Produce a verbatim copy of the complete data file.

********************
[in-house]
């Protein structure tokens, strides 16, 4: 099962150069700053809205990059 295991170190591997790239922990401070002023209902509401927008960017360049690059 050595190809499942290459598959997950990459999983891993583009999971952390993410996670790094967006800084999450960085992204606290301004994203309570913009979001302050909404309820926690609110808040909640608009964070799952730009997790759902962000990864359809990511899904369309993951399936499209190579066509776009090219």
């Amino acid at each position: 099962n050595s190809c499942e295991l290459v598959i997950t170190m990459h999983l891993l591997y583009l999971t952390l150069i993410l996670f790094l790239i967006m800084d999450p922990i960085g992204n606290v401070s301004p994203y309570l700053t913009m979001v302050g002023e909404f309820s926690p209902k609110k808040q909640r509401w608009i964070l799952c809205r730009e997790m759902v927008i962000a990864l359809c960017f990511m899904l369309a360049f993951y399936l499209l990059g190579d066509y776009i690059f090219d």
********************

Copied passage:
[in-house]
């Protein structure tokens, strides 16, 4: 099962150069700053809205990059 295991170190591997790239922990401070002023209902509401927008960017360049690059 050595190809499942290459598959997950990459999983891993583009999971952390993410996670790094967006800084999450960085992204606290301004994203309570913009979001302050909404309820926690609110808040909640608009964070799952730009997790759902962000990864359809990511899904369309993951399936499209190579066509776009090219």
């Amino acid at each position: 099962n050595s190809c499942e295991l290459v598959i997950t170190m990459h999983l891993l591997y583009l999971t952390l150069i993410l996670f790094l790239i967006m800084d999450p922990i960085g992204n606290v401070s301004p994203y309570l700053t913009m979001v302050g002023e909404f309820s926690p209902k609110k808040q909640r509401w608009i964070l799952c809205r730009e997790m759902v927008i962000a990864l359809c960017f990511m899904l369309a360049f993951y399936l499209l990059g190579d066509y776009i690059f090219d």